I love you, and I want you to be happy. I want you to forgive and let it go, but I’m afraid to tell you. I’m afraid you’ll get mad. I’m afraid you won’t understand. I want to let you know that I’m praying for you, but I don’t know if that would mean anything to you, so I’ll just keep doing what I’m doing.

Because in my world guinea pigs can fly!

Why Should We Care?

Something we talk about a lot at school is 1) what is beautiful and 2), why do we/should we care? I’ve recently decided, as mentioned in a few previous posts, that there is good in everything. Something good can be found in every event, situation, person, place and object in this world. Of course, goodness and beauty aren’t exactly the same thing, but I do think that beauty is inherently good. I would also like to clarify that horrible disasters, for example, are not good in themselves. They do, however, tend to bring out the good in people. Sometimes, it’s impossible to see good in things, but it is there. God has a plan, and his plan is insanely complicated and confusing and indiscernible, but it is inherently good.

There is a line in “You Do All Things Well” by Tenth Avenue North that says, “You work in beauty, even out of ugly things.” God uses people and things in completely unexpected ways to change the world and do miracles. It is partly the unexpectedness of these miracles that is beautiful. Whenever we see something that is beautiful, we can identify it as being so. However, there are things that one might not immediately label as beautiful, but some people still call them that.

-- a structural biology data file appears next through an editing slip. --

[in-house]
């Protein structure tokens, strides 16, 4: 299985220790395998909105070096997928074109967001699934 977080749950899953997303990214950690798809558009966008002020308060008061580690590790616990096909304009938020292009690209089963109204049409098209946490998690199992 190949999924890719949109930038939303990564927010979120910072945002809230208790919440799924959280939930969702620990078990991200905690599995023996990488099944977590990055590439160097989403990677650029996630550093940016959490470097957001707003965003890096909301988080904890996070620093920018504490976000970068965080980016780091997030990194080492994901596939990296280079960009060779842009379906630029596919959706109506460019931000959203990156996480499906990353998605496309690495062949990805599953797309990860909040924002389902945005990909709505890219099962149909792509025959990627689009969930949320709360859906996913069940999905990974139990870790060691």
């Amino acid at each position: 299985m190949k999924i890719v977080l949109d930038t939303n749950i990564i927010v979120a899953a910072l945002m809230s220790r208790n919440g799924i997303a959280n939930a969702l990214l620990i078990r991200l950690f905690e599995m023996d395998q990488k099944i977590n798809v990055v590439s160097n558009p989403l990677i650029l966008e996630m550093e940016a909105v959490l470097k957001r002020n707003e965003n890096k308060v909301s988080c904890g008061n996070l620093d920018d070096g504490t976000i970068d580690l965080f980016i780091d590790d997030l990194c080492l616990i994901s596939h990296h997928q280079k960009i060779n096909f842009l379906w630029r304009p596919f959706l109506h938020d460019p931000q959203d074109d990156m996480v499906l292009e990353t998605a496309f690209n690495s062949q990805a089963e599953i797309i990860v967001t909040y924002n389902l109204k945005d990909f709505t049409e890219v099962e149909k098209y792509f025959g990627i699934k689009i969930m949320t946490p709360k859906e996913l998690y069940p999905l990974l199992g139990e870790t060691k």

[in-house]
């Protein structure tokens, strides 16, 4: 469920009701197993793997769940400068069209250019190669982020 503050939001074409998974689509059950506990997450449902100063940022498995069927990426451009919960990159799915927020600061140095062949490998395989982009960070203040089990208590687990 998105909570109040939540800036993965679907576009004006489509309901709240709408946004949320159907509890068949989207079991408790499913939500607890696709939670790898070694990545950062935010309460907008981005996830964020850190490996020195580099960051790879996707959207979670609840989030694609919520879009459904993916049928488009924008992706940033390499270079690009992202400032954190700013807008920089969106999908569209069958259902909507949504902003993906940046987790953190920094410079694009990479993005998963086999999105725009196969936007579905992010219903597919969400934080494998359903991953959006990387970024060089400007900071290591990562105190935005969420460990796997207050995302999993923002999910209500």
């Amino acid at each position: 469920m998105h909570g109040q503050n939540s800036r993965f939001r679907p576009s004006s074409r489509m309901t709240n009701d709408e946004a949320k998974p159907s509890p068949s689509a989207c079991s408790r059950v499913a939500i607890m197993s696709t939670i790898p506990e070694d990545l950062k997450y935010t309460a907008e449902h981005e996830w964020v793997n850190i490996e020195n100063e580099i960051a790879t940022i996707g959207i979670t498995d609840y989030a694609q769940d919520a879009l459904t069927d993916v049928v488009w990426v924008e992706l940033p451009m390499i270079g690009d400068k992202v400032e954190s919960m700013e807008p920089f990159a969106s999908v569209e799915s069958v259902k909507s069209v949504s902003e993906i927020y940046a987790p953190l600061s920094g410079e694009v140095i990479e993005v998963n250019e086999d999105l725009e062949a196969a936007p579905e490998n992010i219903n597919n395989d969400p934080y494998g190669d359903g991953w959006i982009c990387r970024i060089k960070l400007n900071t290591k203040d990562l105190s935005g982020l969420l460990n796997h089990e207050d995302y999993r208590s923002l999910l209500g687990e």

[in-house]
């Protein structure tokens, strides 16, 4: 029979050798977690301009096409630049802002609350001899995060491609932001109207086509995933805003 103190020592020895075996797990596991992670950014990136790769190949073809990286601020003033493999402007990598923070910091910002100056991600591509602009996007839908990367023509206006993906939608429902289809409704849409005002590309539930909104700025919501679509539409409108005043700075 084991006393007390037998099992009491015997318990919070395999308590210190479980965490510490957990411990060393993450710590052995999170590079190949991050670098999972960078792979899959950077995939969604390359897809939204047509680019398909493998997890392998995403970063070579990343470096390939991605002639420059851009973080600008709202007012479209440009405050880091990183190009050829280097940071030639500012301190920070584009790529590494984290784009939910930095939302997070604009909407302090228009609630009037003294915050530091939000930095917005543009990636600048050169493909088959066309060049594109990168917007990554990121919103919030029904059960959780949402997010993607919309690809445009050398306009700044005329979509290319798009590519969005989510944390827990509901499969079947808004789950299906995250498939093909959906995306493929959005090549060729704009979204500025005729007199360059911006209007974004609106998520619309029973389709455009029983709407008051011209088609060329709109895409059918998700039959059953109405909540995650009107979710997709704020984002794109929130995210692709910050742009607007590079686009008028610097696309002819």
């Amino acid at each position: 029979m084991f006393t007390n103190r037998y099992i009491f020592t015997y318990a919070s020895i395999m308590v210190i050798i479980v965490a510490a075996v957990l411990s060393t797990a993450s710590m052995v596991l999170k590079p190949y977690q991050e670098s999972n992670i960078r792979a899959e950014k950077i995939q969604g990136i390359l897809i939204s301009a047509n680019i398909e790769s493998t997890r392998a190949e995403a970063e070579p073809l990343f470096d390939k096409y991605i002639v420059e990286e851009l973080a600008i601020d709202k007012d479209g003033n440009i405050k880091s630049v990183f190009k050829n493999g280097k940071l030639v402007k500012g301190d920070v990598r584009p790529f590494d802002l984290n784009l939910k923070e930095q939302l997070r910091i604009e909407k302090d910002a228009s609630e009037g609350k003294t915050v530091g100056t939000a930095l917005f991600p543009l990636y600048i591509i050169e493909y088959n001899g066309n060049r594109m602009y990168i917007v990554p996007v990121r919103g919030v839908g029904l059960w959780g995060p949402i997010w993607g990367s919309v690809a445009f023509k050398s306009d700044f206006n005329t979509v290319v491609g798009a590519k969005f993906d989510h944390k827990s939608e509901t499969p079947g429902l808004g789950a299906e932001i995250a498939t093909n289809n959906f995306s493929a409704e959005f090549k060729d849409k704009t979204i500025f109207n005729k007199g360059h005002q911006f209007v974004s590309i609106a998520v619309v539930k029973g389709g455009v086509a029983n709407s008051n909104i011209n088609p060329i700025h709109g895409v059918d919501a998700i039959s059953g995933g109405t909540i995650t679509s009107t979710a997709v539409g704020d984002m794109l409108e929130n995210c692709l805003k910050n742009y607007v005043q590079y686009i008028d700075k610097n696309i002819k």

I do not think however, that Beauty is so subjective. I do believe in absolutes. I have trouble identifying them, but they do exist, and it is best to adhere to them if possible. When I Googled “beauty in the Bible,” I found a whole slew of verses talking about how we should worship the Lord for his greatness and beauty, but that earthly beauty is dubious at best. There are so many commercials on TV featuring women with fake foreign accents flopping around, acting “sexy,” with bright lipstick and shiny hair. The word “sexy” triggers alarms in my head. For me, “sexy” is synonymous with “superficial,” and “superfluous.” These women, to me, are not beautiful.

Something that really freaks me out is when women who are 50 try to look 30. It’s just not “natural” to me. I get that some women do it because of insecurity issues or what have you, but it’s still kind of freaky. I suppose it’s a little judgmental of me to think this way, but I’ve always thought that one should look their age, as well as act their age. I’m not trying to bash women who are into looking pretty, and if it honestly makes them feel good about themselves, awesome. Good for them.

The point is to talk about what is beautiful. I believe that we are given examples of beauty on Earth so that we can understand God’s beauty, to a small degree. We mostly find beauty in visual art (paintings, sculpture, etc), music, and stories. Many times we call emotional sentiments beautiful. Beauty, therefore, seems to be understood primarily as an emotional response to stimuli of a certain kind. Some people, scientists in particular, call things like mathematics “beautiful,” perhaps because it gives them an understanding of something they would not have known before. In a sense, art does the same thing in a different way. We often understand love, for example, in terms of metaphors. Without these metaphors, we would only understand it as an abstract, and somewhat removed emotion.